Sulu Provincial Capitol
Map of Sulu with Jolo highlighted
|Region||Autonomous Region in Muslim Mindanao (ARMM)|
|District||1st district of Sulu|
|• Mayor||Hussin U. Amin|
|Time zone||PST (UTC+8)|
Jolo (Tausūg: Sūg) is a first class municipality on the island of Jolo, and the capital of the province of Sulu, Philippines. According to the 2010 census, it has a population of 118,307 people, making it the most populous municipality in the province. Part of its population is of Chinese descent, mainly from Singapore. Of the population, 90% are Muslim, the remaining 10% are Christian. Jolo was the center of the government of the Sulu Sultanate.
- 1 Geography
- 2 Etymology
- 3 History
- 4 Demographics
- 5 Cultural distinctions
- 6 Economy
- 7 Peace and order
- 8 Political and societal significance
- 9 References
- 10 External links
The town of Jolo is located on the northwest side of the Jolo Island, which is located southwest of the tip of Zamboanga Peninsula on Mindanao island. The island is situated between the provinces of Basilan and Tawi-Tawi, bounded by Sulu Sea to the north and Celebes Sea to the south.
Jolo is a volcanic island, which lies at the center of the Sulu Archipelago covering 890 square kilometres (340 sq mi). The Sulu Archipelago is an island chain in the Southwest Philippines between Mindanao and Borneo, which is made up of 900 islands of volcanic and coral origin covering an area of 2,688 square kilometres (1,038 sq mi). There are numerous volcanoes and craters around Jolo with the last known activity (an earthquake assumed resulting from a submarine eruption from an undetermined location) taking place on September 21, 1897 causing devastating tsunamis in the archipelago and western Mindanao.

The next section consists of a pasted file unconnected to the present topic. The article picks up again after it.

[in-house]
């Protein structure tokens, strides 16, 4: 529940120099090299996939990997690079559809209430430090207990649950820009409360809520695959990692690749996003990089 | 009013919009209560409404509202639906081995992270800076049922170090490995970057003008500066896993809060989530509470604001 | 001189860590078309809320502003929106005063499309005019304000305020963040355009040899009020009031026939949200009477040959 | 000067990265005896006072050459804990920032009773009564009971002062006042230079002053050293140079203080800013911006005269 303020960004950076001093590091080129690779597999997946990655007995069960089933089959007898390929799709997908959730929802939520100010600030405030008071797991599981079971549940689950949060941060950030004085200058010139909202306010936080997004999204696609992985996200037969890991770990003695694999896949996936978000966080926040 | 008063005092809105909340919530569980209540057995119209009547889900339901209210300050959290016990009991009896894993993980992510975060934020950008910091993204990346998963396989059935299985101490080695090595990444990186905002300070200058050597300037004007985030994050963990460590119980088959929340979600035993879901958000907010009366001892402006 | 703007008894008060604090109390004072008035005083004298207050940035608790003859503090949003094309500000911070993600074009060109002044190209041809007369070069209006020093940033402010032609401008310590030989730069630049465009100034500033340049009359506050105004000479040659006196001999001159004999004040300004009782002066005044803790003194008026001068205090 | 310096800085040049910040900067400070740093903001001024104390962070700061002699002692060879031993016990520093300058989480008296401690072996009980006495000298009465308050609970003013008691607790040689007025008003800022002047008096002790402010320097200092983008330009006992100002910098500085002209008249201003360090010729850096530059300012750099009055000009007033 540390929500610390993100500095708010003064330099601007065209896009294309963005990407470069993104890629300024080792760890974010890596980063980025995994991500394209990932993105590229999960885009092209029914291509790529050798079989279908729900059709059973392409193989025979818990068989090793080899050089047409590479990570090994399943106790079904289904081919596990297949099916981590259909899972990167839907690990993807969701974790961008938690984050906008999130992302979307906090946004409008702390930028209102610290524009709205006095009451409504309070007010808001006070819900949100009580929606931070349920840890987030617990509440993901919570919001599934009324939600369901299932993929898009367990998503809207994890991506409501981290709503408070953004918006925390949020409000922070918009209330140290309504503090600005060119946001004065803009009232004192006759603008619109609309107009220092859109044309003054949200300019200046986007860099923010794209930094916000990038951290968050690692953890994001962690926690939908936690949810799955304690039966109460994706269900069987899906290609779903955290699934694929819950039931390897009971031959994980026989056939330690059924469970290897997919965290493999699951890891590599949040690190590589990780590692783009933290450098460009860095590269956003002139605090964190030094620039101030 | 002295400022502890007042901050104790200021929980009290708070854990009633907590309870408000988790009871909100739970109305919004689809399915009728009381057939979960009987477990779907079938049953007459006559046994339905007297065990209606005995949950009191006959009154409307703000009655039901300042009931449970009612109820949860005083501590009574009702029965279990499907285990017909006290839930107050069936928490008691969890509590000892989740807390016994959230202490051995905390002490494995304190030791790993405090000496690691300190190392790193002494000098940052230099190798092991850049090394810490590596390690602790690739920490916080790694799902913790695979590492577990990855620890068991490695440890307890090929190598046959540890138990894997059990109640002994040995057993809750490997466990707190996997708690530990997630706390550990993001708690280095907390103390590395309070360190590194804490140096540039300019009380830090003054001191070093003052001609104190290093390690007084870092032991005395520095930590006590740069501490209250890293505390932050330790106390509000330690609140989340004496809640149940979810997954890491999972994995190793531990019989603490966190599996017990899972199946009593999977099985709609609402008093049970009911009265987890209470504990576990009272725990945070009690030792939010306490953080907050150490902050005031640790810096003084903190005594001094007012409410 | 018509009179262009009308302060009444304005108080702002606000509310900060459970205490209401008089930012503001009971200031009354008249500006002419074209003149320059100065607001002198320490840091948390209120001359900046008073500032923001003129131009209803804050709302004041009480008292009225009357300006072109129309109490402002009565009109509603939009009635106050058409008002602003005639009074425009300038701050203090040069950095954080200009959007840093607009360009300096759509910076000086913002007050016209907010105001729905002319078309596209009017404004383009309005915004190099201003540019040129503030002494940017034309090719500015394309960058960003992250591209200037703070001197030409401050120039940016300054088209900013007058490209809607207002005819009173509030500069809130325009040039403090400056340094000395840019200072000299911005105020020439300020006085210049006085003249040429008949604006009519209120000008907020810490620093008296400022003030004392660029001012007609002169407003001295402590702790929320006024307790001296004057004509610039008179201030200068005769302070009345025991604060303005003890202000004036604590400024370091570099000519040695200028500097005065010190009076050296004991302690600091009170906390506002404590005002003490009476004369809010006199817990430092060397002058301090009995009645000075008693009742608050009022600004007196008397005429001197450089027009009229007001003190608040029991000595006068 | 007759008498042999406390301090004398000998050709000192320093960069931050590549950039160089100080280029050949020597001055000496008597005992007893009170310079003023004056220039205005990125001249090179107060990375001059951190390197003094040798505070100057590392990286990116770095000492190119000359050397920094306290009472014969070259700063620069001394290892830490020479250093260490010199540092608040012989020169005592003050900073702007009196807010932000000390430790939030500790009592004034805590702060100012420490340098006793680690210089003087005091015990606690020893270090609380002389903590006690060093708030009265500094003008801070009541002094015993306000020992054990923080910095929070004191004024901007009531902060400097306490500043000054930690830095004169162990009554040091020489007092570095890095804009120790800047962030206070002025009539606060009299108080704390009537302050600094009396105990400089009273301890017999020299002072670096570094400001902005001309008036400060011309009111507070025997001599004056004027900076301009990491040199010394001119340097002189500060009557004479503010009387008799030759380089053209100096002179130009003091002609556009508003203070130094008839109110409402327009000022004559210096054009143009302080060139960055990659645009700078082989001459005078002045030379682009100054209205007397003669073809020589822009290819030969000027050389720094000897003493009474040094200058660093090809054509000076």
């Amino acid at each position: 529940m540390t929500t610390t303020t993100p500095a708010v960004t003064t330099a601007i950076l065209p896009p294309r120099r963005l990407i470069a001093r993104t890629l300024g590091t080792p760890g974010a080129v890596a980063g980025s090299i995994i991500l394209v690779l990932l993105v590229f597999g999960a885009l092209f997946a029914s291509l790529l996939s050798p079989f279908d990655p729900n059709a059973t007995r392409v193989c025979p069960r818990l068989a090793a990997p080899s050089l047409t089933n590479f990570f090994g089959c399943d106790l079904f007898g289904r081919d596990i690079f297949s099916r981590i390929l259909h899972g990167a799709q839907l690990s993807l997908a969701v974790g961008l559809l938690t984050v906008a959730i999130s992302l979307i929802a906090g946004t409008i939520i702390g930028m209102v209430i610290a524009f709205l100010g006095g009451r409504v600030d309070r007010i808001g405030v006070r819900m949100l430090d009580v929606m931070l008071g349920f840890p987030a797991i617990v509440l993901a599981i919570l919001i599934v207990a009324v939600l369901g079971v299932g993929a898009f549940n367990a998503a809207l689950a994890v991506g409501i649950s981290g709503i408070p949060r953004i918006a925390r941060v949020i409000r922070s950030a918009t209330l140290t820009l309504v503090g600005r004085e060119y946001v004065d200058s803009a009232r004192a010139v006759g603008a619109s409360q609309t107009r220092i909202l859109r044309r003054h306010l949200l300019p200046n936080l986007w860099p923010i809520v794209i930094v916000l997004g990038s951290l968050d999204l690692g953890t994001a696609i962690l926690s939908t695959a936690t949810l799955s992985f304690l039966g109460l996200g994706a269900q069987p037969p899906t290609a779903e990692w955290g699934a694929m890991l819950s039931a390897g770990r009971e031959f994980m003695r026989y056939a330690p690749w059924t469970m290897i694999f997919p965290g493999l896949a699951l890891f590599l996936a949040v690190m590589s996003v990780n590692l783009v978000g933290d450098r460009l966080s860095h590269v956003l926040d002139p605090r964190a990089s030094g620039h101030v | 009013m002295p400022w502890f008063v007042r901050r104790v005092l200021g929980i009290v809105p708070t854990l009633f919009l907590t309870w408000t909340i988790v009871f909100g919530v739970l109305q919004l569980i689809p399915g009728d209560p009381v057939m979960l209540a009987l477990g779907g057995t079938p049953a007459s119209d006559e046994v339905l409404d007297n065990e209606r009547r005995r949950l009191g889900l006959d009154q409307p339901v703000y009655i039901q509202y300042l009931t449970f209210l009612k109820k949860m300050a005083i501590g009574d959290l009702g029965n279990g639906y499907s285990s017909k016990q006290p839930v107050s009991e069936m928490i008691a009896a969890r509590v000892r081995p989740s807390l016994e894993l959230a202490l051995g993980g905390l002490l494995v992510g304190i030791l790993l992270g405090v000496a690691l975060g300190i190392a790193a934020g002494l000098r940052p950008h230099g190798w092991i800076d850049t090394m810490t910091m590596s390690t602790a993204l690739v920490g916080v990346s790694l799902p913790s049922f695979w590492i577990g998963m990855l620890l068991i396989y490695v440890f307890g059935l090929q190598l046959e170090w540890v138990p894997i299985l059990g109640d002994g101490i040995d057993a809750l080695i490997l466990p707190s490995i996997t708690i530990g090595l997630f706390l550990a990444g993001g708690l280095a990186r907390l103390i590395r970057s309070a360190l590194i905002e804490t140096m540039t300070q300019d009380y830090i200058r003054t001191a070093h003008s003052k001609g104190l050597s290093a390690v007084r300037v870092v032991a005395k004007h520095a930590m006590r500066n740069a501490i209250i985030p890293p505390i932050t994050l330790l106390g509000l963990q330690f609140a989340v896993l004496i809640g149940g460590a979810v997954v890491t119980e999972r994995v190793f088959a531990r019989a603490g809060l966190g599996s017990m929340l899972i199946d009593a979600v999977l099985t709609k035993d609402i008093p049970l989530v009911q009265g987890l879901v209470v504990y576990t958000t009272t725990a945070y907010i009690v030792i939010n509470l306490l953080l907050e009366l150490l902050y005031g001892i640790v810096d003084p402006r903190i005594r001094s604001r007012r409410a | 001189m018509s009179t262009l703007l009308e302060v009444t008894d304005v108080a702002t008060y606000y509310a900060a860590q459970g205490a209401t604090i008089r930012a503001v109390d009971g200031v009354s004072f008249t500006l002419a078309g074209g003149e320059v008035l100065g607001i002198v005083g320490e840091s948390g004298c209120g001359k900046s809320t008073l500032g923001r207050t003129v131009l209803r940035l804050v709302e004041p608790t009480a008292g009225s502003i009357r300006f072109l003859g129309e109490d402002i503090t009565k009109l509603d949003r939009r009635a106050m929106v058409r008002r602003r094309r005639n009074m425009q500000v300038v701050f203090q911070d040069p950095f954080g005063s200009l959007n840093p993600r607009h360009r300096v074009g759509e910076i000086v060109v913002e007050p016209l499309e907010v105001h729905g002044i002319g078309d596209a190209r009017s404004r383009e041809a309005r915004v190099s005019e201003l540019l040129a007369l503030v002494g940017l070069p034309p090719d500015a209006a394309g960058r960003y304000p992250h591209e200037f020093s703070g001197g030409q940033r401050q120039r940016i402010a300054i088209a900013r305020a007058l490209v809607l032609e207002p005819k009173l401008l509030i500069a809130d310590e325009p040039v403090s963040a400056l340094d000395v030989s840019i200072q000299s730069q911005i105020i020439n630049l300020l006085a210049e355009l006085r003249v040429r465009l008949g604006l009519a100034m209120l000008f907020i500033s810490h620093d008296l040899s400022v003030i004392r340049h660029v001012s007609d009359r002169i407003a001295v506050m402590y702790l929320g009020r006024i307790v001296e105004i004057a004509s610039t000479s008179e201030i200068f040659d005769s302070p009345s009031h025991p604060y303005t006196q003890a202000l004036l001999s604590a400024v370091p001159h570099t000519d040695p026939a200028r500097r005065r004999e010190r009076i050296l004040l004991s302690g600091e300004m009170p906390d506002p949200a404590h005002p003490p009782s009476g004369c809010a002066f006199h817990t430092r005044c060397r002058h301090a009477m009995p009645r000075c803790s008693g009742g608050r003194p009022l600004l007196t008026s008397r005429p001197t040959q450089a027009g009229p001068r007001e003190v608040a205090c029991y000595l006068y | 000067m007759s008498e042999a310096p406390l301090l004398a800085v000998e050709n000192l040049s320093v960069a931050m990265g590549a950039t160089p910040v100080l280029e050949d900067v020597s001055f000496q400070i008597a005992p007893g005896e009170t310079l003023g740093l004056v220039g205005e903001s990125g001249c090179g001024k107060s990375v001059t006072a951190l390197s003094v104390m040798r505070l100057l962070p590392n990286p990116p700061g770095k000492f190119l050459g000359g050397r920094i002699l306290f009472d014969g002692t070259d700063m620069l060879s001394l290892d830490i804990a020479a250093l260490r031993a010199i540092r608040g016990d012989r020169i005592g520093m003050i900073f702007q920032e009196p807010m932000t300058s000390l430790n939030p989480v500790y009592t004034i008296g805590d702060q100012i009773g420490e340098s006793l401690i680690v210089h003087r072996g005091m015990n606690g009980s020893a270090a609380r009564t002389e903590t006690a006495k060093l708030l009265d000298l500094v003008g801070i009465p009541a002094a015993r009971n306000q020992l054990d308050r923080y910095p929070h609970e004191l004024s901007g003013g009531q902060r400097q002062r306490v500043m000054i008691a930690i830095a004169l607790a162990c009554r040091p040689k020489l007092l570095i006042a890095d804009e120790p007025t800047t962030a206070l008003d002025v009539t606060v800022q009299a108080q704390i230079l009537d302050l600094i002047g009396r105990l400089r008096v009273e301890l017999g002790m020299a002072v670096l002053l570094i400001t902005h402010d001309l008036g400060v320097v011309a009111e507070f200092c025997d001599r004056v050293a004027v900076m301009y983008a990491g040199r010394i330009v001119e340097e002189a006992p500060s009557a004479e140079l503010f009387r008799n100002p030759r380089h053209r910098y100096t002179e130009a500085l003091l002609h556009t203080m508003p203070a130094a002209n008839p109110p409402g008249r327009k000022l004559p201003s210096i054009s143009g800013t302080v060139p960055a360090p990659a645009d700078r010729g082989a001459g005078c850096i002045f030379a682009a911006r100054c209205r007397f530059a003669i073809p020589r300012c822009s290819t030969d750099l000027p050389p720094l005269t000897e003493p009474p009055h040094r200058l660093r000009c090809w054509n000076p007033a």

Jolo is politically subdivided into eight barangays.
- Chinese Pier
- San Raymundo
- Walled City (Pob.)
It is said that the Chinese traders who frequented the place, named Jolo after ho lâng (好人). Ho lâng meaning ‘Good People’ reflects the Chinese perception of the natives. Chinese traders would leave goods on Jolo’s shore, and find them undisturbed on their return. The phrase was eventually extended to ho ló (好佬) meaning ‘Good Community’.
In the 14th century, Arab traders landed on the island to introduce and convert its inhabitants to Islam. The native inhabitants on the island are the Tausūg people. The Tausugs are part of the larger Moro group which dominates the Sulu Archipelago. The Moro had an independent state known as the Sultanate of Sulu, which was politically and economically centered on Jolo, the residence for Sulu Sultanates. The Seat of the Royal Sultanate of Sulu was in Astana Putih, which is Tausug for ‘White Palace’ in Umbul Duwa in the municipality of Indanan on Jolo Island.